Why empathy is key for Product Managers to build products users love
Empathy is understanding that people don’t listen to Spotify because they like Nina Simone, it’s because they want to create a relaxing atmosphere for their guests. It’s a skill that taps into the depths of a human problem, and an essential one for product managers to master.
Empathy enables problems to be understood within their context
Problems are not islands. Empathy is about embodying the whole world and context of the user to understand their problems and pains. Empathy enables PMs to ‘system think’ and get a holistic understanding of the problem. This reduces the risk of learning relevant information later and needing to pivot to incorporate it. It’s learning my grandmother does not forget to charge her smartphone, it’s that she’s uncomfortable navigating all the buttons when she does — two very different problems for a PM to solve.
Every issue is real, even if the words people are using point to a different one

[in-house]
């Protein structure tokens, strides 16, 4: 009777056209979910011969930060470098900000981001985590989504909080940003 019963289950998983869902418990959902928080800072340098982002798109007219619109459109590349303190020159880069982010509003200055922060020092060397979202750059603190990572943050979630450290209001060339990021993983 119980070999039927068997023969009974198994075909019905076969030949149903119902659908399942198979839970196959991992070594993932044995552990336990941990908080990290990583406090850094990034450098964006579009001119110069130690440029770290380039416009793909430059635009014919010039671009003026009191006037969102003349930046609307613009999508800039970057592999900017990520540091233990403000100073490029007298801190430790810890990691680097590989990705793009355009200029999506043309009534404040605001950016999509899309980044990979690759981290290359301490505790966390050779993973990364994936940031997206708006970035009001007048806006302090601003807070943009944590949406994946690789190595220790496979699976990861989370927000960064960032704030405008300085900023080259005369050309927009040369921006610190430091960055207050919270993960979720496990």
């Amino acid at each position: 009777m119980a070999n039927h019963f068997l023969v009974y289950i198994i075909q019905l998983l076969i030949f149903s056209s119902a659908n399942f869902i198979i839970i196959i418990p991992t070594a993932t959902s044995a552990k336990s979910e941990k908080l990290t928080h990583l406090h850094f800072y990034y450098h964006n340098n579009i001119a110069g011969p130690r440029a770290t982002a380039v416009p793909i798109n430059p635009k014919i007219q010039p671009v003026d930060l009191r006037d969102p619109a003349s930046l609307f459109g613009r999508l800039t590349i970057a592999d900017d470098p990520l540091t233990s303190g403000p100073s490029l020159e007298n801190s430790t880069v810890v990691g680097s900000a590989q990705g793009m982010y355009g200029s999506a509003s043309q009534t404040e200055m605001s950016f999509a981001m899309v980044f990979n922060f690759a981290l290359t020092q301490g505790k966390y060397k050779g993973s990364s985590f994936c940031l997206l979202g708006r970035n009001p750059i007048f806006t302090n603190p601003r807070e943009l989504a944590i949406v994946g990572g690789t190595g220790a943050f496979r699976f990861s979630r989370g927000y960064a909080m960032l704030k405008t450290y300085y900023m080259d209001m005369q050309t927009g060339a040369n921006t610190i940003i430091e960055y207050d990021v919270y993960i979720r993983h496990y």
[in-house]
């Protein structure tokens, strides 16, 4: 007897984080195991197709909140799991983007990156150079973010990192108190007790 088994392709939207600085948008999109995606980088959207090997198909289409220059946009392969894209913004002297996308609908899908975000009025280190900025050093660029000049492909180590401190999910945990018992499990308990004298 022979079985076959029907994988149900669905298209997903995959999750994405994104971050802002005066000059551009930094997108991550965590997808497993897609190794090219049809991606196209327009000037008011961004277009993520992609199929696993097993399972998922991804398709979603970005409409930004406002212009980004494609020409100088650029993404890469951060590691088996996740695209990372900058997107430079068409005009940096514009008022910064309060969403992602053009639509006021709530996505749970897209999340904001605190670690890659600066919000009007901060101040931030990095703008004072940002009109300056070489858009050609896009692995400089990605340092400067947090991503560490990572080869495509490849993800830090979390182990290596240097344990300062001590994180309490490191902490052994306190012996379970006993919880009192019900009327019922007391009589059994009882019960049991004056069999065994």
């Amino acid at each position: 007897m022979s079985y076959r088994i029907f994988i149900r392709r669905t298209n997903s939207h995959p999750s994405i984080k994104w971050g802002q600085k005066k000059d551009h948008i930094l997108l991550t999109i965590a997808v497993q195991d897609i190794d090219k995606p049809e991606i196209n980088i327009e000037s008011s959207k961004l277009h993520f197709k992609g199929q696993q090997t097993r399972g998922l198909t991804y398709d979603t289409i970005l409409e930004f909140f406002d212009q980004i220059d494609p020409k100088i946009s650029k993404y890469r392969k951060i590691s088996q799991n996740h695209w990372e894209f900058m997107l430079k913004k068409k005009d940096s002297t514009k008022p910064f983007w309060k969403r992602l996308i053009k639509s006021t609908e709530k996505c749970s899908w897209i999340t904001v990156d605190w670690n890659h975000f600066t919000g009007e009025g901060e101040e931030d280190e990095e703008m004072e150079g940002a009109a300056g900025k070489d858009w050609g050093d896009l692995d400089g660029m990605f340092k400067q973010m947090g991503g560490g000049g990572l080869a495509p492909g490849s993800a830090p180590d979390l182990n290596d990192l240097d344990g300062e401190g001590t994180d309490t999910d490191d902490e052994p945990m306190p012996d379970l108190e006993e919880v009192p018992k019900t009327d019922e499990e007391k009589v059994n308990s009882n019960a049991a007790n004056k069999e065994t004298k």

Every situation you encounter is valid and real, even if the words people use to describe something are not entirely true. For example, a stakeholder may say that they do not have funding for this solution, whereas they really mean that they don’t quite understand how the ML model would actually work. Empathy is the skill that uncovers the truth. A technique to dig deeper is asking “why” relating to the same question until it feels uncomfortable and you can’t learn any more with another “why”.
Empathy will enable you to learn more and often
Being aware of having gaps in your knowledge can be uncomfortable, especially having this be seen by stakeholders. Showing empathy is repeating, summarising and communicating your understanding of the situation back to your users or stakeholders. You may say “it seems like you tried to solve this before but it was difficult”, “it looks like the guard-rails in place are not sufficient”, “it looks like you are not using this feature”. Showing understanding will make people more comfortable to open up, share their thoughts and create collaborative relationships. A positive scenario is communicating something that you’ve actually misunderstood, in which case you can quickly course-correct, learn what is not true and gain trust for being transparent about your knowledge.
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